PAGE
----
Terry Flew is Professor of Media and Communications in the Creative Industries Faculty at the Queensland University of Technology (QUT), in Brisbane, Australia. He is the author of New Media: An Introduction (Oxford, 2008), which has gone into three editions (fourth edition forthcoming), Understanding Global Media (Palgrave, 2007), and The Creative Industries, Culture and Policy (Sage, 2011). He is a leading international figure in creative industries research, having undertaking invited presentations on creative industries in China, Japan, Korea, Taiwan, the United States and New Zealand. He has been engaged in research into creative industries and cities in China and East Asia, including the ARC Discovery-Project Internationalising Creative Industries: China, the WTO and the Knowledge-Based Economy. He has also headed research projects into citizen journalism and the role of suburbs in creative industries development, and was a member of the ARC-funded Cultural Research Network from 2005-2009.
Professor, Faculty of Law, Queensland University of Technology
Professor Brian Fitzgerald is a well-known Intellectual Property and Information Technology/Internet lawyer who has pioneered the teaching of Internet/Cyber Law in Australia. Brian has developed research partnerships and convened a major conference with East China University of Political Science and Law (ECUPL) in 2007. He has published articles on Intellectual Property and Internet Law in Australia, the United States, Europe, Nepal, India, Canada and Japan and his latest (co-authored) books are Cyberlaw: Cases and Materials on the Internet, Digital Intellectual Property and E Commerce (2002); Jurisdiction and the Internet (2004); Intellectual Property in Principle (2004) and Internet and Ecommerce Law (2007). Over the past seven years Brian has delivered seminars on Information Technology, Internet and Intellectual Property law in Australia, Canada, China, Brazil, New Zealand, USA, Nepal, India, Japan, Malaysia, Singapore, Norway, Croatia and the Netherlands.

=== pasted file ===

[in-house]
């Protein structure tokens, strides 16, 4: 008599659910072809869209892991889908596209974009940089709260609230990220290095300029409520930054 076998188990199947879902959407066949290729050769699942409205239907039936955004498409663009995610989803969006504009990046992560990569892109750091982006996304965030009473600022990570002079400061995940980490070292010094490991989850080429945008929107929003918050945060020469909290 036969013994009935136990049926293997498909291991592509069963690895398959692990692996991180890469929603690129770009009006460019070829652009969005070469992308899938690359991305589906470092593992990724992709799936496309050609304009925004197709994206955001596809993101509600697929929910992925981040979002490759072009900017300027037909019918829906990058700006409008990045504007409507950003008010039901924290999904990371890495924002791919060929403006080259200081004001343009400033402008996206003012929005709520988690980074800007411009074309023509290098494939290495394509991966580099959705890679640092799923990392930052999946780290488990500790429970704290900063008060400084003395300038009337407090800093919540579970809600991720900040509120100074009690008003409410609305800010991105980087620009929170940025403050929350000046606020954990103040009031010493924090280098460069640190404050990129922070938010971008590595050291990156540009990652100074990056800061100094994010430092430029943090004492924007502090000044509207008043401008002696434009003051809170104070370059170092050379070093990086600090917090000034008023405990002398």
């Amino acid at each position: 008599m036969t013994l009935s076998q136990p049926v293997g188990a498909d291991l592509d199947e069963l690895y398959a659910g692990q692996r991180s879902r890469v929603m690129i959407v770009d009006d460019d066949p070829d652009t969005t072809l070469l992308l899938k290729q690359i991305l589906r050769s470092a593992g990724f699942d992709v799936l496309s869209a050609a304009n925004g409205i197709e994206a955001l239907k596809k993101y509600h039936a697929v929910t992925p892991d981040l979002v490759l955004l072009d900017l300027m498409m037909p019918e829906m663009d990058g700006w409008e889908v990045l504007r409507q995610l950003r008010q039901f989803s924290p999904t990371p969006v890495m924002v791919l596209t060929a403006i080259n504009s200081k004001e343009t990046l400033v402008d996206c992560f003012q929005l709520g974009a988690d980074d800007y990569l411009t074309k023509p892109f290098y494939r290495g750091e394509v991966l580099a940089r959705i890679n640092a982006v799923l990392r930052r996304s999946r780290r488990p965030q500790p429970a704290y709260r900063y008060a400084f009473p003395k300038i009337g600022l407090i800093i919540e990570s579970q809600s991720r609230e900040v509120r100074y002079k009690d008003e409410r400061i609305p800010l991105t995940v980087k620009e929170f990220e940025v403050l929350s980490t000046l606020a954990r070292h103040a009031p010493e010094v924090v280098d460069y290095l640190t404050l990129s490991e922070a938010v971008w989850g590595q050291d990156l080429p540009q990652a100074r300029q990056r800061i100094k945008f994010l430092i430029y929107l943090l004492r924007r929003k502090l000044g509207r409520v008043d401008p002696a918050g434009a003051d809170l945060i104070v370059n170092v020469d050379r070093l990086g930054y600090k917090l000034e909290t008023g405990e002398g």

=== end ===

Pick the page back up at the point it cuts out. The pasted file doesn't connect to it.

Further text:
Jaz Hee-jeong Choi
ARC Australian Postdoctoral Fellow (Industry) at the Institute for Creative Industries and Innovation, Queensland University of Technology
Jaz Hee-jeong Choi is an ARC Australian Postdoctoral Fellow (Industry) at the Institute for Creative Industries and Innovation, QUT. Her research interests are in playful technology, particularly the ways in which various forms of playful interaction are designed, developed, and integrated in different cultural contexts. In her recently completed doctoral research, she developed a new conceptual approach to urban sustainability that recognises ‘play’ as the core of transformative interactions in cities as technosocial networks. Her current research explores designing and developing playful ubiquitous technologies to cultivate sustainable food culture in urban environments. She has collaborated with leading international researchers and published in books and journals across various disciplines. Her website is at www.nicemustard.com
Lecturer, Media & Communication, Creative Industries Faculty, Queensland University of Technology
Susan is Lecturer in Media & Communication with the Creative Industries Faculty at QUT (Queensland University of Technology). Her recent publications include journal articles, Franchise Nations: the Future of Nations? (2009) in Continuum: Journal of Media & Cultural Studie and The Question Concerning (Internet) Time (2009) in New Media & Society . Susan’s research interests include the notion of franchise nations in the study of the Chinese and Indian diasporas, (new) media and its relation to extra-national sovereignty, and ethnic minorities in Singapore, Malaysia and Australia and, the inclusion/exclusion of non-users of the internet in nations. Prior to academia, Susan has had extensive professional experience in a variety of field ranging from advertising and engineering to electronics in Singapore, Indonesia and Australia.